Organ Donation- do we know enough?
The reforms of the FCA and PRA in relation to the regulation of firms and individuals in the financial and insurance industries continue apace. The new Senior Managers Regime will come into force in March 2016. Responsibility for assessing the fitness and propriety of senior managers and others will shift away from the regulators to the institutions themselves.
As part of this regulatory shift, earlier this year the Fair and Effective Markets Review recommended that the FCA and PRA consult on a mandatory form for regulatory references to prevent the ‘recycling’ between firms of individuals who have poor conduct records. In response to this, the FCA and PRA have initiated a consultation which will look to shore up the rules applying to regulatory references in order to enhance the ability of firms to make informed decisions about who to employ, as firms will in future be responsible for the ‘fit and proper’ assessment, a decision which previously rested with the regulator. This is seen as particularly important given the new regime on accountability.
The consultation sets out proposals for regulatory references for candidates applying for:
This therefore affects a broad range of financial services and insurance firms, and significant numbers of their staff.
There are a number of different proposals which have been put forward. Perhaps the most notable is that when candidates apply for Senior Management Functions or significant harm (certification) functions in RAPS or insurers, the firm will be obliged to request regulatory references from former employers spanning back 6 years. This obligation would apply whether the past employer was an authorised entity or not. It could also apply even if the firm recruited from their own firm or another group company, so in this sense it is a very wide obligation in terms of scope that is being proposed. The PRA also propose a similar requirement for candidates applying for a role as a key function holder, a notified NED or as a credit union NED.
Increased responsibilities in relation to the obligation to disclose information within references are also proposed for RAPS and insurers. The proposals would make it clear that certain information was mandatory and therefore must be included in the reference, unless there was no relevant information in which case this must be expressly stated. Such mandatory information would include, for example, breaches of conduct requirements under the FCA or PRA rules, past and present. In deciding what information to define as mandatory, the consultation drew heavily upon the findings of the Fair and Effective Markets Review. For example, it was decided not to compel firms to disclose information regarding adjustment of remuneration, since this could sometimes be altered for purely commercial reasons rather than it arising from fitness or propriety.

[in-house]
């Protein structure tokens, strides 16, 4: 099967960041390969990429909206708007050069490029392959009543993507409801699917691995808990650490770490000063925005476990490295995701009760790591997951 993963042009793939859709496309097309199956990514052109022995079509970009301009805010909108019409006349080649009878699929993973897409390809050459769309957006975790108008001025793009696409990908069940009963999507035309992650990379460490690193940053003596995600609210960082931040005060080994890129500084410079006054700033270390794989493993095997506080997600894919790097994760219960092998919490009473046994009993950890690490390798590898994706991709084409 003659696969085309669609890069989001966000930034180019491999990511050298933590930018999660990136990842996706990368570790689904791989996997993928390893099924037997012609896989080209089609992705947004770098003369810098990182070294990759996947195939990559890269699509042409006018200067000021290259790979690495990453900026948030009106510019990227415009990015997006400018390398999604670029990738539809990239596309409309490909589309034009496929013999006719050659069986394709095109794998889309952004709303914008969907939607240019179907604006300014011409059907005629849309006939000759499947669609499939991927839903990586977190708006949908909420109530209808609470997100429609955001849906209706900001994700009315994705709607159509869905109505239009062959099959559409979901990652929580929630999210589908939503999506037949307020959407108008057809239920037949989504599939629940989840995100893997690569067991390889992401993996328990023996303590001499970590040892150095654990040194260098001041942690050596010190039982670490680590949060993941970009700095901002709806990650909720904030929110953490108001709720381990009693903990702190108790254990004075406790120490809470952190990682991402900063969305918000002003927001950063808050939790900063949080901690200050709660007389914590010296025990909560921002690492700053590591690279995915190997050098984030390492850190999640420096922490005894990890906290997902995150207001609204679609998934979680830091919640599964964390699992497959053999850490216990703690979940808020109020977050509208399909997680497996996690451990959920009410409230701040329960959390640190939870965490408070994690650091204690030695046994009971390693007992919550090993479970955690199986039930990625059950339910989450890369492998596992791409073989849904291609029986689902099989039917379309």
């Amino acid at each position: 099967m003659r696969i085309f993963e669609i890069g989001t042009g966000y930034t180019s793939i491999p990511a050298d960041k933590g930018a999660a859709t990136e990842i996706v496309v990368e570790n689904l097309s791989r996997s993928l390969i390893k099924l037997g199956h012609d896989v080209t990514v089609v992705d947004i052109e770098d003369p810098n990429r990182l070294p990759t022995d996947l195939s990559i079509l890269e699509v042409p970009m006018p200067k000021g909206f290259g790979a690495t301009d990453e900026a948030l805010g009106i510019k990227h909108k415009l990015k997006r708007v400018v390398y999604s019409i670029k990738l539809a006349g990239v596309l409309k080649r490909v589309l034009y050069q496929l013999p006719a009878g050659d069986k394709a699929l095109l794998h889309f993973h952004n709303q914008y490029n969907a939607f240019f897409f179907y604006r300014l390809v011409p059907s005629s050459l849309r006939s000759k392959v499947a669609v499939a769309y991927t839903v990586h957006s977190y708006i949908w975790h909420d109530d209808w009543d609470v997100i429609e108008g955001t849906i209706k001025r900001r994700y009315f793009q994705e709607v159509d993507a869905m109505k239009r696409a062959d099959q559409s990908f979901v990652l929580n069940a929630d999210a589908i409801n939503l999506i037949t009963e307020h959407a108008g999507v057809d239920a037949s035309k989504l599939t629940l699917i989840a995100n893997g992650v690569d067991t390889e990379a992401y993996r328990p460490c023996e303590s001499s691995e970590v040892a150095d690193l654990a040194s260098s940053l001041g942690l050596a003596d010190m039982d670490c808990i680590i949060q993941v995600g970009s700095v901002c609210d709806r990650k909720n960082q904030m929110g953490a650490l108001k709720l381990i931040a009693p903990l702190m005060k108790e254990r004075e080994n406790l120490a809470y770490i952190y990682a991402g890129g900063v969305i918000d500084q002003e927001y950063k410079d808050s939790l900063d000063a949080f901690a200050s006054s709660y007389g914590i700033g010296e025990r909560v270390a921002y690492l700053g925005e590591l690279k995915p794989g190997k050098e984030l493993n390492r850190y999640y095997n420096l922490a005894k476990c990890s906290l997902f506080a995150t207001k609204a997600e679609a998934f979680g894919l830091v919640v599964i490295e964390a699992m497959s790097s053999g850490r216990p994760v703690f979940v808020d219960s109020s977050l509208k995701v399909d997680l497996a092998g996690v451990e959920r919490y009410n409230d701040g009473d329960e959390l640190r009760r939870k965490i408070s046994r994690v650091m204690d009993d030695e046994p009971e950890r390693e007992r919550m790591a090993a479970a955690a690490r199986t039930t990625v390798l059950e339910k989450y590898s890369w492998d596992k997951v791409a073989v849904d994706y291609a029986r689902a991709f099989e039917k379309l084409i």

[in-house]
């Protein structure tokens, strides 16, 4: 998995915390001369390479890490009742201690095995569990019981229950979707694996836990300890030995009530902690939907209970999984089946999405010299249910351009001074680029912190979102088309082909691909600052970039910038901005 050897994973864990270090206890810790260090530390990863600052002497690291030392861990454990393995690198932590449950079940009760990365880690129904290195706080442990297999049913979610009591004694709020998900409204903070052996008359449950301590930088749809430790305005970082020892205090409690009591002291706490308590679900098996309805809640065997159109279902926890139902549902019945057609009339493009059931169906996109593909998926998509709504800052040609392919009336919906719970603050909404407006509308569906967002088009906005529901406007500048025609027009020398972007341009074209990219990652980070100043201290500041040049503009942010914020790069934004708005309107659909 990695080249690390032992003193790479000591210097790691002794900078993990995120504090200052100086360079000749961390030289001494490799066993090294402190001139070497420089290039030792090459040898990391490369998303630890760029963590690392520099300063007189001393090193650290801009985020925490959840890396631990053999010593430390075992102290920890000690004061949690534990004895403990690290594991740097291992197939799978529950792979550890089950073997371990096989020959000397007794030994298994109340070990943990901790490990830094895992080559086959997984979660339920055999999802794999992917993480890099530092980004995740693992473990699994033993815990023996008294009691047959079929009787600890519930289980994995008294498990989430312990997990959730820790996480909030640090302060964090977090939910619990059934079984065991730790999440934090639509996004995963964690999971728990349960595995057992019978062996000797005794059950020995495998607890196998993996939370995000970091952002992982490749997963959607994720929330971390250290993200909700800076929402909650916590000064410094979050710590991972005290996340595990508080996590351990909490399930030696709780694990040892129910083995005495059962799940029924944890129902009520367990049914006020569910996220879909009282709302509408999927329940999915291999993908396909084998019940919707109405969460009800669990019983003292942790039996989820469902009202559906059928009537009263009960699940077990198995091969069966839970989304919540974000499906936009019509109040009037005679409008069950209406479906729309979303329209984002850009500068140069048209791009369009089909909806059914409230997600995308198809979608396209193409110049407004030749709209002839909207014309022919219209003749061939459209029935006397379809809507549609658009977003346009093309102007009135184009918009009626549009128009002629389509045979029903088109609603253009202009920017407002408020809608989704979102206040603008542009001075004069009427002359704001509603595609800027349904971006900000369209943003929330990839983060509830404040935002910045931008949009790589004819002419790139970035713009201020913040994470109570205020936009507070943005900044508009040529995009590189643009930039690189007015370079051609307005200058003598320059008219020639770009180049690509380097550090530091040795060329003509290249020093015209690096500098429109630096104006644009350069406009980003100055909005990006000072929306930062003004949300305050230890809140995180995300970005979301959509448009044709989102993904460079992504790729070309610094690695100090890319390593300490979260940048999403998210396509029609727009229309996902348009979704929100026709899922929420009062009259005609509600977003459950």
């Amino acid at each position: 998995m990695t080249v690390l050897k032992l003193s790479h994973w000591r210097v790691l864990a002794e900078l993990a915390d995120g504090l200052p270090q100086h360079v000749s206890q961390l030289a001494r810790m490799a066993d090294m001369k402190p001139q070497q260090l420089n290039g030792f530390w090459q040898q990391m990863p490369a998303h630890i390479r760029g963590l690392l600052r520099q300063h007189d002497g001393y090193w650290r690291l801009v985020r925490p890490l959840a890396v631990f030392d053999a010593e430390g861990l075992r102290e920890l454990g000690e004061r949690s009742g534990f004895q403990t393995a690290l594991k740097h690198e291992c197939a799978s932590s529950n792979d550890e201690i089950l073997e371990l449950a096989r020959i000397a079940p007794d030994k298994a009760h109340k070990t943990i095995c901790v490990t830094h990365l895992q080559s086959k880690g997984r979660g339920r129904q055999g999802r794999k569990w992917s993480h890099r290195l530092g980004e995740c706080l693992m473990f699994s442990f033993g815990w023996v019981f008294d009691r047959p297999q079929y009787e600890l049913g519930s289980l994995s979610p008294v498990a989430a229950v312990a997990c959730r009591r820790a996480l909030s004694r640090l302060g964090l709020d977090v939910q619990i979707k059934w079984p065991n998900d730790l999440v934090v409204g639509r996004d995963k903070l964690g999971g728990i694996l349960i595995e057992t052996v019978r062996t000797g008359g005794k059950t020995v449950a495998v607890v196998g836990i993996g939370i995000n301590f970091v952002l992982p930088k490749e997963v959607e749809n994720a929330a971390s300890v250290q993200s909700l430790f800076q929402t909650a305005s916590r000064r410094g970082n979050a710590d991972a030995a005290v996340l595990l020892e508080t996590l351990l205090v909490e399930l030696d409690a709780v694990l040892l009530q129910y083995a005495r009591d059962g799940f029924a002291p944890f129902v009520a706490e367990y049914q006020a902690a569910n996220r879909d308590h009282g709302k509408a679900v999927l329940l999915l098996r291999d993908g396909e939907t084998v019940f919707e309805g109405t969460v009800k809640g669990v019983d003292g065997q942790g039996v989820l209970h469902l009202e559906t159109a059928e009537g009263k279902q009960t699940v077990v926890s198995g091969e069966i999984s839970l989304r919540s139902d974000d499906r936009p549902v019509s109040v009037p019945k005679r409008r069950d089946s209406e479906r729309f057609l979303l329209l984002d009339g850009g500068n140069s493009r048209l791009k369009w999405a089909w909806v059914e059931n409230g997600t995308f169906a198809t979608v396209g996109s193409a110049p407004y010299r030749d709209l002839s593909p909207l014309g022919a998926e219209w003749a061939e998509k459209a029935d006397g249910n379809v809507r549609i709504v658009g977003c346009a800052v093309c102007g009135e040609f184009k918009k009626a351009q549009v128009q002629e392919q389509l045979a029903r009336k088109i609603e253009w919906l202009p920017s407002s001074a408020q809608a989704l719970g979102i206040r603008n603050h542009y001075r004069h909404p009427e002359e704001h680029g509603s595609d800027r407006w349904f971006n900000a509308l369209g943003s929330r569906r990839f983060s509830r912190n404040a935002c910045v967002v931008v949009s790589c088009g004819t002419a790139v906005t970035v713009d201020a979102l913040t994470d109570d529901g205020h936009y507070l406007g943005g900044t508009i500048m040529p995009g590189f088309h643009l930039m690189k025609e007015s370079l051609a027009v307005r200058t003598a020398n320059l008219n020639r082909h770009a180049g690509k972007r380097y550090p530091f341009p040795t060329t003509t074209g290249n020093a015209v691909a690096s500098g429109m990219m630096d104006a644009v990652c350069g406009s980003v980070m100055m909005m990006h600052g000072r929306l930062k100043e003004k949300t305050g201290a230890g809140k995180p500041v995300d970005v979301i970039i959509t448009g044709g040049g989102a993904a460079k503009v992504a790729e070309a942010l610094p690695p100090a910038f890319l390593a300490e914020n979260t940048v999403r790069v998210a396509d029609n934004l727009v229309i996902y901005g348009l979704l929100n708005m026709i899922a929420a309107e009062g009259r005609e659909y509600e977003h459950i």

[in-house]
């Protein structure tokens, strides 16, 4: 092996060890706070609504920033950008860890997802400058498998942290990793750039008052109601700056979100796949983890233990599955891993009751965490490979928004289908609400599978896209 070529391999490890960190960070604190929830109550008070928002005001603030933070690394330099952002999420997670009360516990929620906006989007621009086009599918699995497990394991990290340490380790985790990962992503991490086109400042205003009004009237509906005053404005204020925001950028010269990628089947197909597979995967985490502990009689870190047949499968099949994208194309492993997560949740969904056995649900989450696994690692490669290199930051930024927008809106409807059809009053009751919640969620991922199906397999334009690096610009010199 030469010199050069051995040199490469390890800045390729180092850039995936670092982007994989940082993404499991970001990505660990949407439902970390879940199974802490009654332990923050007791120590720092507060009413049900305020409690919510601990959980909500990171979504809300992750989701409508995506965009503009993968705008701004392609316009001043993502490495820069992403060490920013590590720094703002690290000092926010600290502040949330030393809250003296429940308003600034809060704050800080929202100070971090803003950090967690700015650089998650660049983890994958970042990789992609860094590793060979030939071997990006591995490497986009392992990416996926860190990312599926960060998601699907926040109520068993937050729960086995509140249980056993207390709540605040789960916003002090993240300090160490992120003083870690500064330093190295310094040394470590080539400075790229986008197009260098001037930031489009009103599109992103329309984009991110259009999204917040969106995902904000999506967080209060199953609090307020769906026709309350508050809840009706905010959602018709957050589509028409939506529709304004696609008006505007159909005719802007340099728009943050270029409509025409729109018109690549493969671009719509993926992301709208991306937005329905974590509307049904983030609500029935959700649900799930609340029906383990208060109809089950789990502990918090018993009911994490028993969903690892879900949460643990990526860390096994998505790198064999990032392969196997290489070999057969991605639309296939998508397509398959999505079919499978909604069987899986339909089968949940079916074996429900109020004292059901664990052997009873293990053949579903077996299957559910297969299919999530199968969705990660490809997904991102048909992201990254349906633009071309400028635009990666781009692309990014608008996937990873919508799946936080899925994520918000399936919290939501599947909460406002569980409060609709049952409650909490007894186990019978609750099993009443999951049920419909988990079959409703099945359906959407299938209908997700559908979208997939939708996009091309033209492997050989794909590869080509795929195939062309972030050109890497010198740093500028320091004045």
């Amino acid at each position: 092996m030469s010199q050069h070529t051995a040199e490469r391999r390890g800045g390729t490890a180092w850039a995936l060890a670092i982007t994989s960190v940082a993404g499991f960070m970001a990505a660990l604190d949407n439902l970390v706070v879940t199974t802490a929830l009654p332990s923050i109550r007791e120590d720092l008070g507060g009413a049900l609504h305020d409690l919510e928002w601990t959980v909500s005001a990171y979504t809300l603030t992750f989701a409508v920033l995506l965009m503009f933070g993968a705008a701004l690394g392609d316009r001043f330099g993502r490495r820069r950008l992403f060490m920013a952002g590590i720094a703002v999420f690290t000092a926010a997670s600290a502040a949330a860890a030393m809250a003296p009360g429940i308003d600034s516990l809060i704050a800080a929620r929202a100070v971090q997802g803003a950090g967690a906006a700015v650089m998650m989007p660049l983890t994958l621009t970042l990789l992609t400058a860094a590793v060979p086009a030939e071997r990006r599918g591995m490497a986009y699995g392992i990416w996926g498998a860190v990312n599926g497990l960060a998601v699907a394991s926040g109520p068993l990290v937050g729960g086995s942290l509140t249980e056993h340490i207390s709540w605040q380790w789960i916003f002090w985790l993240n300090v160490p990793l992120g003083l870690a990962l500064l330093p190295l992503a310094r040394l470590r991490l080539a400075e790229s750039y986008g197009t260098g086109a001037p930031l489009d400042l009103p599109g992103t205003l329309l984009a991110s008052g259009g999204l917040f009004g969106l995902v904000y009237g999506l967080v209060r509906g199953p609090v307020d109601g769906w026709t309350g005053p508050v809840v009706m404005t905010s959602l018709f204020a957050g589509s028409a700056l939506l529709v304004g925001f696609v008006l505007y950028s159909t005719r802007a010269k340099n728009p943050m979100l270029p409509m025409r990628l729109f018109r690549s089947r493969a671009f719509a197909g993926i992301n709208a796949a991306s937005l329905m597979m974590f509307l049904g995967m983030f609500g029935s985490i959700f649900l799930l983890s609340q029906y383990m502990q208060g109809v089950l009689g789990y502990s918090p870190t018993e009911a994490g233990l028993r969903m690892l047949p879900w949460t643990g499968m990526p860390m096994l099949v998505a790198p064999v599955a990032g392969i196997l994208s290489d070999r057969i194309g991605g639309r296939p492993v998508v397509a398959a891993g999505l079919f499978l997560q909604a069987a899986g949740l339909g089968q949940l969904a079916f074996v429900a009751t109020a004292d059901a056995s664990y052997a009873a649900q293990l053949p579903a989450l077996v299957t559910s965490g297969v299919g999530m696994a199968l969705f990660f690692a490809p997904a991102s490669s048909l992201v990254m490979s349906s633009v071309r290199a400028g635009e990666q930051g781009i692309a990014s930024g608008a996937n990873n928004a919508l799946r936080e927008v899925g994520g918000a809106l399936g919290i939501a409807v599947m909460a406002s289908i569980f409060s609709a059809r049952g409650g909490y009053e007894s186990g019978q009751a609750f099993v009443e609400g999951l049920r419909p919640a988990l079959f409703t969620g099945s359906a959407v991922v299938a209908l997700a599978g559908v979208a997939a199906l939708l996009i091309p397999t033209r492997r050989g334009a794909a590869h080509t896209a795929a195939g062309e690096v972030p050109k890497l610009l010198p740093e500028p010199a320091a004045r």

Outside of the mandatory requirements, the proposals generally dictate that the relevant firms exercise sound judgment in deciding what to include in such references. There is also an interesting requirement that such firms update any references they have given in the past six years where they become aware of matters that would have caused them to draft the reference differently had they known at the time. Such proposals demonstrate the long term obligations and aims which the regulators have in mind. Although the proposals are reflective of the current regulatory regime, under these proposals firms are facing a significant increase in their responsibilities in relation to references, and the very brief references that have been so common in the industry for years will no longer suffice. This will be a significant cultural change.
All authorised firms
There are also proposals that are aimed at all authorised firms. These include an obligation upon such firms not to fetter their discretion by entering into agreements which would impact upon their ability to give truthful references. This rule would apply to resignations as well as to terminations. There are additionally plans to improve retention of records, by compelling that firms retain records of ex-employees for 6 years following departure.
This consultation is the next step in the implementation of the new Senior Managers Regime. Responses to the consultation are due by 7 December 2015 the comments made will be interesting, as they will reflect the views of the industry to this significant shift in regulatory responsibility.
Skip to content Home About Us Insights Services Contact Accessibility